Purchasing through virtual market is different from the process that takes place in the traditional market. In this market, things are less tangible and more threatening. Therefore, trust becomes crucial and it is established in a different way. This study examined the effect of testimonials on the level of trust in e-commerce. It also examined the impact of product touch level and price on the effect of testimonials. Two mock e-commerce sites were used, one with testimonials and the other without. The experimental approach simulated a complete shopping process with students whose age was between 21 and 30, on a fully functional website, with subjective and objective behavioral measures. The subjective measures were based on two questions that participants were asked along the experiment. The objective measures consisted of metrics such as navigation patterns in the site, number of products in the shopping cart, and readiness to enter credit card number. The presence of testimonials had a greater impact on users with little internet-based shopping experience, was associated with increased trust, and was more significantly pronounced for price than for product touch level. In addition, the results showed that a decreased level of trust was associated with higher prices. The impact of testimonials is accounted for in terms of history sharing and building an online community.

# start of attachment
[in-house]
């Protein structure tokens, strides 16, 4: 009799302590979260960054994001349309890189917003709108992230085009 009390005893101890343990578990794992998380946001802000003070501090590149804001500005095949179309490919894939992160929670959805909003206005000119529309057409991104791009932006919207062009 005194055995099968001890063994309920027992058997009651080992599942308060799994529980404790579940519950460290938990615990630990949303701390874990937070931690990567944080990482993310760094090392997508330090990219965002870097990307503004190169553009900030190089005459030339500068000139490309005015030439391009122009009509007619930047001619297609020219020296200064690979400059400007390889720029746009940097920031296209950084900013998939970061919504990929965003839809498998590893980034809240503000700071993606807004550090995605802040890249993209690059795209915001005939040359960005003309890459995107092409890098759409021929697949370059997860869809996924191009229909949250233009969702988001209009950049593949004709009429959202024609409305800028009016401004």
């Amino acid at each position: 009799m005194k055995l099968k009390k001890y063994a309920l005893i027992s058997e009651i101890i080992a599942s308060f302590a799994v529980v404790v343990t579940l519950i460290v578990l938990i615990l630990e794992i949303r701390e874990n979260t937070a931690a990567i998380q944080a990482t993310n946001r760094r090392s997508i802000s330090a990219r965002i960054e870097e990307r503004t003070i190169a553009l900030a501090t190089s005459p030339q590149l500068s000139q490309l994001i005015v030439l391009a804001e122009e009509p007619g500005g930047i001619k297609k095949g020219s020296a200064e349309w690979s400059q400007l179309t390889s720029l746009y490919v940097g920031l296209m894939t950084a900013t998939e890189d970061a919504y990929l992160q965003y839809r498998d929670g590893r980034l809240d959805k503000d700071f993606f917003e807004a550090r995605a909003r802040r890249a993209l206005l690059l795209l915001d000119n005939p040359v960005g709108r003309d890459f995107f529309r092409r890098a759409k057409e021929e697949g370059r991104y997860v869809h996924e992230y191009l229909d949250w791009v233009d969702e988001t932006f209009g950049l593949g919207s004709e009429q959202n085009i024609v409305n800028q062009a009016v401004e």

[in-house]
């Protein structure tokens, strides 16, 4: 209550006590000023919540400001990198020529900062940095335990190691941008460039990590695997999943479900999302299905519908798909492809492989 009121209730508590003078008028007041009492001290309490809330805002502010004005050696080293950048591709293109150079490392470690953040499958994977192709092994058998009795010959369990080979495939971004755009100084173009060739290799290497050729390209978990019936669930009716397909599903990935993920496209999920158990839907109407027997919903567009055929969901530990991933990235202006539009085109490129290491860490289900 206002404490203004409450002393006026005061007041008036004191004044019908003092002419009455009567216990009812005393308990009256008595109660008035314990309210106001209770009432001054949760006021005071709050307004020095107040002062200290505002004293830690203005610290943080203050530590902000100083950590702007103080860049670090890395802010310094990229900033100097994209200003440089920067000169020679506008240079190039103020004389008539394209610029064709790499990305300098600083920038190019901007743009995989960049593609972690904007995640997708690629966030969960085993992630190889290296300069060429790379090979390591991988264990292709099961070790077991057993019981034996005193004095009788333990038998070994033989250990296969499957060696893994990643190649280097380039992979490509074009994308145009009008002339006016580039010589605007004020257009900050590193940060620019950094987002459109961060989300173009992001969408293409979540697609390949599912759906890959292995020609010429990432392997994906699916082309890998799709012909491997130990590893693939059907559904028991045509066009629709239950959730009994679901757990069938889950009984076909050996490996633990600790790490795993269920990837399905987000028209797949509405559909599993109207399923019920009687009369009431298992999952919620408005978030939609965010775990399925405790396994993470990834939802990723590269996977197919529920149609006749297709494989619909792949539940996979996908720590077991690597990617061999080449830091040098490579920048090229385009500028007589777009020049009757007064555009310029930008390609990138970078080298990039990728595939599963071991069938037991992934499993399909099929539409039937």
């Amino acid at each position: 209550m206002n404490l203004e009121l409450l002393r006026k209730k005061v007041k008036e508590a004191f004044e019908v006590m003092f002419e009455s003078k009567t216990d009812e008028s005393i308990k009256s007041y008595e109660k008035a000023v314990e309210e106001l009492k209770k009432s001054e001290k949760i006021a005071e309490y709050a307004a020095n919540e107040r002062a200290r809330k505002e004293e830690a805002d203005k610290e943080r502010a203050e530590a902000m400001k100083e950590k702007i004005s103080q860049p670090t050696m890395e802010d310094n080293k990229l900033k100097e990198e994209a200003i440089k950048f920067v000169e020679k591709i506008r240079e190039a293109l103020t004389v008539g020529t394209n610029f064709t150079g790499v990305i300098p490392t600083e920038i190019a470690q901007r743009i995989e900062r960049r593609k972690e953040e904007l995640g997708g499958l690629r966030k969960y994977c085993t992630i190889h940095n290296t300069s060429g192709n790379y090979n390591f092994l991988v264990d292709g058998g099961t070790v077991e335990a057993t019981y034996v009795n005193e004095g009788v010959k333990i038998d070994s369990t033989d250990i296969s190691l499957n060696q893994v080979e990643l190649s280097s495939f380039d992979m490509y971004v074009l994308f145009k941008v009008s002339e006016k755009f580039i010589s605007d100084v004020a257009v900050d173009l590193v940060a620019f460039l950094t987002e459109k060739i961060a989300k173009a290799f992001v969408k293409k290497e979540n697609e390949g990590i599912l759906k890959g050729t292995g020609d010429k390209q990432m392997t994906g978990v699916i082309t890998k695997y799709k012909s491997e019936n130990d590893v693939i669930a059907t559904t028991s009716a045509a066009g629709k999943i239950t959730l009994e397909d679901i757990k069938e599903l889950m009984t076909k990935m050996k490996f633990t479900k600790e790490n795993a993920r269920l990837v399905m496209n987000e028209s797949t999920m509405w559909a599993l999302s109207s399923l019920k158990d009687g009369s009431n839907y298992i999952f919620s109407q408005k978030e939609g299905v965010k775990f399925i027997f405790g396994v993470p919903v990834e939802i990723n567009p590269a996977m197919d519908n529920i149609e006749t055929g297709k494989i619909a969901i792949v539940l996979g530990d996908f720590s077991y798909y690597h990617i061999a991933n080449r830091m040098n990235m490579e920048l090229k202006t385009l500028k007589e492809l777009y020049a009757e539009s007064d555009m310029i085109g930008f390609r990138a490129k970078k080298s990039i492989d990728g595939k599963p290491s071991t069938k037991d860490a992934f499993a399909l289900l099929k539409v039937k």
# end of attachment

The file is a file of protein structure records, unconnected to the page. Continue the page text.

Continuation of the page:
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Journal of Theoretical and Applied Electronic Commerce Research
Department of Psychology

Spillinger, A. (Avishag), & Parush, A. (2012). The impact of testimonials on purchase intentions in a mock e-commerce web site. Journal of Theoretical and Applied Electronic Commerce Research, 7(1), 51–63. doi:10.4067/S0718-18762012000100005